[Agda] Path to success with Agda?

mechvel at scico.botik.ru mechvel at scico.botik.ru
Tue Aug 30 10:45:20 CEST 2022

Section 1.2 in


has practical advises on how to write proofs in Agda.
I do not know why, but these guidelines help me, and I have managed to 
many different proofs.
One of the advises is to use a helper function instead of `with', 
`case', `let'
-- if they fail to type-check.
And if the helper helps, then one could also consider returning back to
`with' or `case' or `let' with improvements.


On 2022-08-30 02:02, Ignat Insarov wrote:
> Cool, let us dig in!
>> If you ignore some bugs in the pattern matcher (which you might well 
>> bump
>> into), from my learning experience, I think it is the best to learn 
>> why Agda
>> refuses your pattern by writing out a helper function supposedly 
>> generated by
>> the pattern matcher and with-patterns; recall that this is also how 
>> Agda
>> handles it after all (at least this is how the doc phrases it). By 
>> writing a
>> helper out, you might obtain some information about why Agda rejects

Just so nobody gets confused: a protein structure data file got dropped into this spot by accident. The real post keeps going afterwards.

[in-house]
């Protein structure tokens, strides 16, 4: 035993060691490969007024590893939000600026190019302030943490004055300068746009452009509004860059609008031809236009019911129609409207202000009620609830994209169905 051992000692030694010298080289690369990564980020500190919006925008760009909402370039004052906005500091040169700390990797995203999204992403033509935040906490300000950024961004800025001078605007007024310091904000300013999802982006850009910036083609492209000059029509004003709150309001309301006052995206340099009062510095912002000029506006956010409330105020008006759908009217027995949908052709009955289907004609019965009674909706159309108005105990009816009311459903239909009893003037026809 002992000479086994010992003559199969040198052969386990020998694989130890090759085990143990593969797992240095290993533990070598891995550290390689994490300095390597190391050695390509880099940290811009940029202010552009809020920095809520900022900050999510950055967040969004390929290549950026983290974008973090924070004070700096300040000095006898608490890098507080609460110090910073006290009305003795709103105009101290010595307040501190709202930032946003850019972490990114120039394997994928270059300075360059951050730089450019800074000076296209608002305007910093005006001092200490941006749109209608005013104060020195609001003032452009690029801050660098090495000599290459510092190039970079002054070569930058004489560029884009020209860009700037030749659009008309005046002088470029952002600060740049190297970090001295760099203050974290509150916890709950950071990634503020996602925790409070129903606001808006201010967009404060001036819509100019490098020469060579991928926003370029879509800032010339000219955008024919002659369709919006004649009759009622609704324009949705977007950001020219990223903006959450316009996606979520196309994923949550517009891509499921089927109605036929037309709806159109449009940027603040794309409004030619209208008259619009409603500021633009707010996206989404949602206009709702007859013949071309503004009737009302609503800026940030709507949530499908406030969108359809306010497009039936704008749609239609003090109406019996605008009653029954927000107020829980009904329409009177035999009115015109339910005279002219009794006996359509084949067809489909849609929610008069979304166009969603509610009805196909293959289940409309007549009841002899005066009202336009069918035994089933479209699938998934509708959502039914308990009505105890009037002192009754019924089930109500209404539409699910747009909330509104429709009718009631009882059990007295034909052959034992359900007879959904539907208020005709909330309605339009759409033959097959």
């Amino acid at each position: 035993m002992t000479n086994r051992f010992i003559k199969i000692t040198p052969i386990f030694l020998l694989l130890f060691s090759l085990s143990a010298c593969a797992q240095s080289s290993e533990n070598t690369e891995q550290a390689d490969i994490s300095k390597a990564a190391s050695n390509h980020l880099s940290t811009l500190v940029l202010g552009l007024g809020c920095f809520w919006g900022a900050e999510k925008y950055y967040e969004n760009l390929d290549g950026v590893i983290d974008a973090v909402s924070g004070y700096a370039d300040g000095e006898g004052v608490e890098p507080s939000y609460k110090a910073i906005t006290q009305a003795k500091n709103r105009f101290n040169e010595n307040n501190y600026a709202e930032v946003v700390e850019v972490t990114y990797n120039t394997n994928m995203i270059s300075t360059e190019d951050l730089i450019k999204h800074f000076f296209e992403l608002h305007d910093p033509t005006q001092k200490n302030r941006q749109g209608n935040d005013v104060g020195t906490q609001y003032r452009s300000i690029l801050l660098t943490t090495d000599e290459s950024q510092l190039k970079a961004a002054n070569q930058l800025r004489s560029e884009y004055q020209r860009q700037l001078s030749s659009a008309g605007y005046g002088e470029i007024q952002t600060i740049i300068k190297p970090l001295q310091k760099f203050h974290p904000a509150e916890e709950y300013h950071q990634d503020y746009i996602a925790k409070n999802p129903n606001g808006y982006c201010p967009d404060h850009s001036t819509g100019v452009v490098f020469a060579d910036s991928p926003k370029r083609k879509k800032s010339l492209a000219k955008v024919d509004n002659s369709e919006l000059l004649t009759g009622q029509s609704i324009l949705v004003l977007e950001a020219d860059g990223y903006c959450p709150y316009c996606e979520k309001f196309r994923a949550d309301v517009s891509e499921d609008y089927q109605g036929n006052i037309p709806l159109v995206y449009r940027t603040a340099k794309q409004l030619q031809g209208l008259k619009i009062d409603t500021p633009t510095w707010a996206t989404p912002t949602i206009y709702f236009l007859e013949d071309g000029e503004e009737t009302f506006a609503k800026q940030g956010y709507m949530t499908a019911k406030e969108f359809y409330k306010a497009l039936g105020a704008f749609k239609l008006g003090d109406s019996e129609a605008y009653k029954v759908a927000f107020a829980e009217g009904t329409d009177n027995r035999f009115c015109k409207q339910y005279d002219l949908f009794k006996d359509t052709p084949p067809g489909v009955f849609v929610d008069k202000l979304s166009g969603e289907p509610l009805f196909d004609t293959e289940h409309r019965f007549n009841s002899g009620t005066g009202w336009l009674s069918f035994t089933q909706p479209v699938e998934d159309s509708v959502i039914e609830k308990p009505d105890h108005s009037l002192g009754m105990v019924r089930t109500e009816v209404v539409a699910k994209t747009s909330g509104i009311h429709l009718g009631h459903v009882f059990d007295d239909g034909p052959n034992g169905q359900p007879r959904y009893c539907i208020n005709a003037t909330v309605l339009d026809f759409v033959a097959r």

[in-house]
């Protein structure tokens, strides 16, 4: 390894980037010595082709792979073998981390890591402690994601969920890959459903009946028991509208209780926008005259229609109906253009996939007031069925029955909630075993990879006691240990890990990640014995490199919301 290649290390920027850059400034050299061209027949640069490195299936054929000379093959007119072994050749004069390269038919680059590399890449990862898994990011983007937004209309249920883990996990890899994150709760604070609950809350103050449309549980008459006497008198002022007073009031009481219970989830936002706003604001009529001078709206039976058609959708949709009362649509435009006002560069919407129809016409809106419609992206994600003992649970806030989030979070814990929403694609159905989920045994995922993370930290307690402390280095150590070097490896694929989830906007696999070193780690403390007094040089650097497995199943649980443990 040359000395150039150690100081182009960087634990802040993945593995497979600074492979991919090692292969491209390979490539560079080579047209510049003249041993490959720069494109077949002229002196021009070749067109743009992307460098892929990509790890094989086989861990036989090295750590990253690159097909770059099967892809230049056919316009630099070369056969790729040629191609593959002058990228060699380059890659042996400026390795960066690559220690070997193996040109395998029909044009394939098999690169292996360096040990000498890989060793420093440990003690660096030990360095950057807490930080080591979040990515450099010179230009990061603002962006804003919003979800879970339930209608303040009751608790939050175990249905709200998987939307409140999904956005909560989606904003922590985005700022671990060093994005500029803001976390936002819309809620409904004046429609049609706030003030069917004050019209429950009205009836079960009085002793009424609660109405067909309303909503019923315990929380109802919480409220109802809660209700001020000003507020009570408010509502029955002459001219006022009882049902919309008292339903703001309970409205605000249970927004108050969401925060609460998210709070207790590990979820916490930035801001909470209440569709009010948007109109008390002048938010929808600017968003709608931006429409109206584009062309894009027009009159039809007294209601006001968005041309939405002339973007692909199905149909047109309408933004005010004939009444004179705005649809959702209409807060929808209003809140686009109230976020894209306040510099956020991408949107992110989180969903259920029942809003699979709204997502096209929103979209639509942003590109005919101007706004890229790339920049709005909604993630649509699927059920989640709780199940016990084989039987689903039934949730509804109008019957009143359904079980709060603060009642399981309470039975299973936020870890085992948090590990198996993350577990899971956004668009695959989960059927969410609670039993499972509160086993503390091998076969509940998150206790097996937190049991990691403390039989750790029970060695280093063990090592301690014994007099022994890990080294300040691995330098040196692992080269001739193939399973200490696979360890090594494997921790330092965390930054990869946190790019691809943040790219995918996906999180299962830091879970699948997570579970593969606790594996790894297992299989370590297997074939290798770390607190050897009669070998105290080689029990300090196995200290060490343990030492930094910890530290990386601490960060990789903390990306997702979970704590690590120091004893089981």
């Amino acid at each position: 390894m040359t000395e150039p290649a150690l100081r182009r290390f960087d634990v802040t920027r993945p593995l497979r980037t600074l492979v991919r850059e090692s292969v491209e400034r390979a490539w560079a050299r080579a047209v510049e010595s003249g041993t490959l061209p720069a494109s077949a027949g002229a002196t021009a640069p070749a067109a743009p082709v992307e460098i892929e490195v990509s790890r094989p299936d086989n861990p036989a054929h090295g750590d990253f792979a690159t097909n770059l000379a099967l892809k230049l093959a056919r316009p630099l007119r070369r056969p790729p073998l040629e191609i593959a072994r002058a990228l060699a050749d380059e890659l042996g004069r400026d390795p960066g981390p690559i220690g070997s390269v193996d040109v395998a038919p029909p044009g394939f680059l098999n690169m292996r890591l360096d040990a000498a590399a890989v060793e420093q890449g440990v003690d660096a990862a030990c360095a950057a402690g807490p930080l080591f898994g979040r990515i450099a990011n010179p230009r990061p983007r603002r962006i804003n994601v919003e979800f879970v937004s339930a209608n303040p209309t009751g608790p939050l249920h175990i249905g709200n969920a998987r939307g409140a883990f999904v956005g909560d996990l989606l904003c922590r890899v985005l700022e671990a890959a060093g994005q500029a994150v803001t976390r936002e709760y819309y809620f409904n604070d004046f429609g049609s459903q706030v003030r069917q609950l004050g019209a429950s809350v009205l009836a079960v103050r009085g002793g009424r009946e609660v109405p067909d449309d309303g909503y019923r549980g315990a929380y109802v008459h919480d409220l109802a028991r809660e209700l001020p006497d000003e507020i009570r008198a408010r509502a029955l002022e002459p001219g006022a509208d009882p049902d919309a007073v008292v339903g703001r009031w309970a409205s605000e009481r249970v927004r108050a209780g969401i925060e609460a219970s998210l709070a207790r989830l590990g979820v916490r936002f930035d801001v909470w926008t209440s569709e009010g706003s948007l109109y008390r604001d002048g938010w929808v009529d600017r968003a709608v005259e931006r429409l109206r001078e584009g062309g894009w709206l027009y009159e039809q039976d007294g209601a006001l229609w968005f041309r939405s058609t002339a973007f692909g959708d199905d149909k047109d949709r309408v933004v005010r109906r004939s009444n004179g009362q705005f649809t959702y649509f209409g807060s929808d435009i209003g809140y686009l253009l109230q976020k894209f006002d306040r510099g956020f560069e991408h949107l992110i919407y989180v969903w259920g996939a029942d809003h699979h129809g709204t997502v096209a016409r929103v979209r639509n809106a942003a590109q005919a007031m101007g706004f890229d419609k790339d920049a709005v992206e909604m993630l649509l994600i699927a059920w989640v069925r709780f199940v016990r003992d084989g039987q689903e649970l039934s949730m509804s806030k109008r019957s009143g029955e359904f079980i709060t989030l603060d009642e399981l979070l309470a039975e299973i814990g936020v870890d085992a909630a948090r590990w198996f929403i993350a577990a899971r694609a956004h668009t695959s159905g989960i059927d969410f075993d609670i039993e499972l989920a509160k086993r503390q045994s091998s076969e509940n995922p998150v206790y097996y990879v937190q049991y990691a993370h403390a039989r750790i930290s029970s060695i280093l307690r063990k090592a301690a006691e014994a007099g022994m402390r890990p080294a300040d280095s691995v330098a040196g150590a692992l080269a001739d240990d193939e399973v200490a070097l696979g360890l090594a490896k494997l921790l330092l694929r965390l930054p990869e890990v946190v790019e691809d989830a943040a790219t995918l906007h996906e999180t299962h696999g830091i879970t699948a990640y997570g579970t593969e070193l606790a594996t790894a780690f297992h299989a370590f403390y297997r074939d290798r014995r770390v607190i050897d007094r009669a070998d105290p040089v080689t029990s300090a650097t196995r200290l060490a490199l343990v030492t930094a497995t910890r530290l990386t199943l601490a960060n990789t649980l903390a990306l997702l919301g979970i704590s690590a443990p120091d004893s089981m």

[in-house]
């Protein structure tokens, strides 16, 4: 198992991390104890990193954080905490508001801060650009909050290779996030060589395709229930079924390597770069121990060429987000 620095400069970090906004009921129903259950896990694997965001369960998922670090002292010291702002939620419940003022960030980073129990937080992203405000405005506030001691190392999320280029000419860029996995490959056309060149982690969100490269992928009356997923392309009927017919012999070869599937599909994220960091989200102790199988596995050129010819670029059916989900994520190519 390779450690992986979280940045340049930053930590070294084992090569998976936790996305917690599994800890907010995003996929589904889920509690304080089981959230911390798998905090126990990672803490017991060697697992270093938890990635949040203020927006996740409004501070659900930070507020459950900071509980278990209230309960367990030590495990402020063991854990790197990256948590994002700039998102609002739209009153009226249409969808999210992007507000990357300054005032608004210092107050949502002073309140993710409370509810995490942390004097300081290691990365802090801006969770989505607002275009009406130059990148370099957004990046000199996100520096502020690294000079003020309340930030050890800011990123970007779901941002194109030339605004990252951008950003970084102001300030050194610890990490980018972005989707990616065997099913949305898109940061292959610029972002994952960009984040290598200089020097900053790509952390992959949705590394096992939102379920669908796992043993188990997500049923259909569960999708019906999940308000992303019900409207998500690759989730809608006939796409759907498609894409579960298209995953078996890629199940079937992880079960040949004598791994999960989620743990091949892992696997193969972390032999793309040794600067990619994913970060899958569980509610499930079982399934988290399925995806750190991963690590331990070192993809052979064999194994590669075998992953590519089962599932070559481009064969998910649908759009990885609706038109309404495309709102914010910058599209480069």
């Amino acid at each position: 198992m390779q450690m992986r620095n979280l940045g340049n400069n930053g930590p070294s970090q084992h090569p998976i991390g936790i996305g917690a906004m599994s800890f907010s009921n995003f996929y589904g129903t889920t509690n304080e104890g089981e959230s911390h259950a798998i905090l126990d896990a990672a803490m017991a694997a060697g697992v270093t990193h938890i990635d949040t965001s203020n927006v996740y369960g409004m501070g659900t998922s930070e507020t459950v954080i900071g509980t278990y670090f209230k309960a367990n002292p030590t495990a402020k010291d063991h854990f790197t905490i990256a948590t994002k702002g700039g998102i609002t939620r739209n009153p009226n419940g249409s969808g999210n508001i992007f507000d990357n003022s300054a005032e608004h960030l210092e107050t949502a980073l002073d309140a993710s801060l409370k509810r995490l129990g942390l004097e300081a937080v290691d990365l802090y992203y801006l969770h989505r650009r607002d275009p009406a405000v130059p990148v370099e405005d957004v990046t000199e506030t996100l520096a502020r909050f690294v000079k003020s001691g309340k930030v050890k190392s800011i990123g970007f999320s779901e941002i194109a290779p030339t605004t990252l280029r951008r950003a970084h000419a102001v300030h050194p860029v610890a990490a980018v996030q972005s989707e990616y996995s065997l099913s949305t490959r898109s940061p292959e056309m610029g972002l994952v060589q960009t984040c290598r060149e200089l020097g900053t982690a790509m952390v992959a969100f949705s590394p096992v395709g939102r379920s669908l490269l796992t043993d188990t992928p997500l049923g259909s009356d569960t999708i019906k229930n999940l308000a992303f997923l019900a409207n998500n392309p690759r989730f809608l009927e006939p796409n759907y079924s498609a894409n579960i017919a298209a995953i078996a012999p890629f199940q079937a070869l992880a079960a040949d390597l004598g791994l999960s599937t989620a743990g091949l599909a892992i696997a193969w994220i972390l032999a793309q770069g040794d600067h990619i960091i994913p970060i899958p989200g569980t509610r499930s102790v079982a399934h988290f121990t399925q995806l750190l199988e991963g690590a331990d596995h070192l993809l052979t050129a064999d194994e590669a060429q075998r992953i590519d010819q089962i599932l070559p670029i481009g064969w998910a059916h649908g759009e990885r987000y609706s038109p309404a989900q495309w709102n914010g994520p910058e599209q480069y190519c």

>> you, or
>> you might just succeed. The latter case could mean that you just 
>> phrased a
>> smarter helper than Agda could, or you worked around an Agda bug.
> I am all for it, but how do I write such a helper? I tried to follow 
> the
> language reference, but it does not make sense. It reads more like a 
> remainder
> for someone who is already familiar with the principles, than as an
> introduction.
>> To answer your questions directly, if a case split fails, it is likely 
>> that
>> the variable you are splitting is depended on by some other type, 
>> which
>> triggers some further mechanisms that eventually fails the case split. 
>> Another
>> common possibility is that you turned on without-K, but your case 
>> split
>> effectively is doing that. This case can be checked by observing 
>> whether a
>> case split will cause unification of the same variable.
> What do you mean when you say _«a case split will cause unification of 
> the same
> variable»_?
>> If your with-pattern fails, it could mean that you are not 
>> generalizing
>> enough. For example, if you are with-patterning a term of type (foo 
>> bar) and
>> it fails, it might be fixed by generalizing bar before (foo bar), 
>> which causes
>> both bar and (foo bar) being abstracted and thus making the 
>> Typechecker happy.
> What does it mean to _«generalize»_ here? Following your example, how 
> would a
> generalized _bar_ look? What does it mean for _bar_ and _foo bar_ to be
> abstracted? How does this help with type checking?
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